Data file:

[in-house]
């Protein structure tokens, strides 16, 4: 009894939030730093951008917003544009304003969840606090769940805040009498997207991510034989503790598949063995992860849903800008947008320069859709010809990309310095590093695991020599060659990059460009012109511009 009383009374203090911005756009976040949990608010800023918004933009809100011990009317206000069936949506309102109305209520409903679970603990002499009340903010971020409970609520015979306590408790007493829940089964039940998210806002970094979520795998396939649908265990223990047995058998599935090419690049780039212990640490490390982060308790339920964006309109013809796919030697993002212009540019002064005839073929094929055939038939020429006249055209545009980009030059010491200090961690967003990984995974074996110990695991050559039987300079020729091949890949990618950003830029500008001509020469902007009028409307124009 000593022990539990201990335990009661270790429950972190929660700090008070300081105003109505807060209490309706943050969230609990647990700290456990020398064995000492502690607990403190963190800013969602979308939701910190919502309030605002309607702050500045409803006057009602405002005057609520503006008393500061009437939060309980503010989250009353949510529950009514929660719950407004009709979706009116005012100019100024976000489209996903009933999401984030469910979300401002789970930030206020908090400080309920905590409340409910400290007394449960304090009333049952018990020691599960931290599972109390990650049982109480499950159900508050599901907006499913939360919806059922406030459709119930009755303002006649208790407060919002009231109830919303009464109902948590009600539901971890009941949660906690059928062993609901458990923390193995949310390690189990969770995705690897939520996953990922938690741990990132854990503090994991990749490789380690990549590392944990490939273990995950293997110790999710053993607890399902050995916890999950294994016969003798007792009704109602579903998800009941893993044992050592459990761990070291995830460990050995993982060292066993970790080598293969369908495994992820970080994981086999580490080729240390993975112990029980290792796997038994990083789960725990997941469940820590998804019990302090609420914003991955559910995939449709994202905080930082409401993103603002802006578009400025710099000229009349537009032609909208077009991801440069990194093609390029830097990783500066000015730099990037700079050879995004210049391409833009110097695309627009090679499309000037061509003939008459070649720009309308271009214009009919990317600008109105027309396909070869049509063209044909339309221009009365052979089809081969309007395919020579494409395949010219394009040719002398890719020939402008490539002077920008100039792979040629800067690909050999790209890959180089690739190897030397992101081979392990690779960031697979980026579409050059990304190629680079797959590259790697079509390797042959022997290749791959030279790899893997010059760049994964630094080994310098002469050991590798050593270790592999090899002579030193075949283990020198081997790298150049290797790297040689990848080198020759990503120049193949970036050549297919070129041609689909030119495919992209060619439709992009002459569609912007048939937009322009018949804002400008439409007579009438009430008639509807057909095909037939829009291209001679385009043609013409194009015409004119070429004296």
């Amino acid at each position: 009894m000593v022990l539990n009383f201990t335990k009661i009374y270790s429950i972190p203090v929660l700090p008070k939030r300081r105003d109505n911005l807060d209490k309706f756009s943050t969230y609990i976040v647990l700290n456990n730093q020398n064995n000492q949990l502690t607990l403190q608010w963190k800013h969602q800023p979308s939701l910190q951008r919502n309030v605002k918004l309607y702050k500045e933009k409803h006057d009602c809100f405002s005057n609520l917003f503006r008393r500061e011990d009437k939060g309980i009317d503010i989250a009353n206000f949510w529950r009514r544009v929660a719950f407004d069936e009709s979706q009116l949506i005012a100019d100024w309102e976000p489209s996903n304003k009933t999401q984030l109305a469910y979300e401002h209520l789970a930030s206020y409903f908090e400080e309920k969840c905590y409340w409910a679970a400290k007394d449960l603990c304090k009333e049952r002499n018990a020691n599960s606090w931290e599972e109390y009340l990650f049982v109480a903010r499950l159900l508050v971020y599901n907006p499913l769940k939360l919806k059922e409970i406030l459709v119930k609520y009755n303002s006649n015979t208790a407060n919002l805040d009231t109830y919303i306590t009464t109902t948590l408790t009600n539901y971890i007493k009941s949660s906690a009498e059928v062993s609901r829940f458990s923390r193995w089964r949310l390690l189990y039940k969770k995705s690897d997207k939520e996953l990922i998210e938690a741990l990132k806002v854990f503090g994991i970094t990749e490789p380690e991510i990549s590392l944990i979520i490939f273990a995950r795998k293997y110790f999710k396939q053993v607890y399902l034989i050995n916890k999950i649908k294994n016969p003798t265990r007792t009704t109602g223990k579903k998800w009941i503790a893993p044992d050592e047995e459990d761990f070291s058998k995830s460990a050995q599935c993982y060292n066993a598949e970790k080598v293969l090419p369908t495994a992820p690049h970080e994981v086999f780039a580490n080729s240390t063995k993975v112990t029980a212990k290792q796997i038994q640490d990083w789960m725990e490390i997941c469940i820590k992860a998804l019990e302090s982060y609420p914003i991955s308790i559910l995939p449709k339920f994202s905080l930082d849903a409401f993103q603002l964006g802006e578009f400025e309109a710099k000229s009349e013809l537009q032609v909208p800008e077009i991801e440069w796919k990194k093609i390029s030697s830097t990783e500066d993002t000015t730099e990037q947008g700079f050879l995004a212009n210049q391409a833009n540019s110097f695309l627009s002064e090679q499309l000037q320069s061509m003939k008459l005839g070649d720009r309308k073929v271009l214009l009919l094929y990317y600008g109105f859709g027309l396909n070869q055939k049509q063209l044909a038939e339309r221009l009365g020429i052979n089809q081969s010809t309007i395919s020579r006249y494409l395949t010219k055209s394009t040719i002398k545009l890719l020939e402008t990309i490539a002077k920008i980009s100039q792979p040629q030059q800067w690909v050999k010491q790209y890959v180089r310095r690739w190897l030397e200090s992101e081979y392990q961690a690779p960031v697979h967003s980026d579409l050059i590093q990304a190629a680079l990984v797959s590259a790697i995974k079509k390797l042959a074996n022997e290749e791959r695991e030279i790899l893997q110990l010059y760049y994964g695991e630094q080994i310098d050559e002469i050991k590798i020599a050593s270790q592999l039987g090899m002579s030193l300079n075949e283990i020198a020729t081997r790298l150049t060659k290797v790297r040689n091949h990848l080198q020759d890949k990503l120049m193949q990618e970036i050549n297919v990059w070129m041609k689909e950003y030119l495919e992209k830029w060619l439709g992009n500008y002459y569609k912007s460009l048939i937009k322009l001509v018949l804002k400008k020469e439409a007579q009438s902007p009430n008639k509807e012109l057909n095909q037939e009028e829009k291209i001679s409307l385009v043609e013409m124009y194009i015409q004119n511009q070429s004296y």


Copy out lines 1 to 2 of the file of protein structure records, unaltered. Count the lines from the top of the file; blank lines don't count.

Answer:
[in-house]
């Protein structure tokens, strides 16, 4: 009894939030730093951008917003544009304003969840606090769940805040009498997207991510034989503790598949063995992860849903800008947008320069859709010809990309310095590093695991020599060659990059460009012109511009 009383009374203090911005756009976040949990608010800023918004933009809100011990009317206000069936949506309102109305209520409903679970603990002499009340903010971020409970609520015979306590408790007493829940089964039940998210806002970094979520795998396939649908265990223990047995058998599935090419690049780039212990640490490390982060308790339920964006309109013809796919030697993002212009540019002064005839073929094929055939038939020429006249055209545009980009030059010491200090961690967003990984995974074996110990695991050559039987300079020729091949890949990618950003830029500008001509020469902007009028409307124009 000593022990539990201990335990009661270790429950972190929660700090008070300081105003109505807060209490309706943050969230609990647990700290456990020398064995000492502690607990403190963190800013969602979308939701910190919502309030605002309607702050500045409803006057009602405002005057609520503006008393500061009437939060309980503010989250009353949510529950009514929660719950407004009709979706009116005012100019100024976000489209996903009933999401984030469910979300401002789970930030206020908090400080309920905590409340409910400290007394449960304090009333049952018990020691599960931290599972109390990650049982109480499950159900508050599901907006499913939360919806059922406030459709119930009755303002006649208790407060919002009231109830919303009464109902948590009600539901971890009941949660906690059928062993609901458990923390193995949310390690189990969770995705690897939520996953990922938690741990990132854990503090994991990749490789380690990549590392944990490939273990995950293997110790999710053993607890399902050995916890999950294994016969003798007792009704109602579903998800009941893993044992050592459990761990070291995830460990050995993982060292066993970790080598293969369908495994992820970080994981086999580490080729240390993975112990029980290792796997038994990083789960725990997941469940820590998804019990302090609420914003991955559910995939449709994202905080930082409401993103603002802006578009400025710099000229009349537009032609909208077009991801440069990194093609390029830097990783500066000015730099990037700079050879995004210049391409833009110097695309627009090679499309000037061509003939008459070649720009309308271009214009009919990317600008109105027309396909070869049509063209044909339309221009009365052979089809081969309007395919020579494409395949010219394009040719002398890719020939402008490539002077920008100039792979040629800067690909050999790209890959180089690739190897030397992101081979392990690779960031697979980026579409050059990304190629680079797959590259790697079509390797042959022997290749791959030279790899893997010059760049994964630094080994310098002469050991590798050593270790592999090899002579030193075949283990020198081997790298150049290797790297040689990848080198020759990503120049193949970036050549297919070129041609689909030119495919992209060619439709992009002459569609912007048939937009322009018949804002400008439409007579009438009430008639509807057909095909037939829009291209001679385009043609013409194009015409004119070429004296």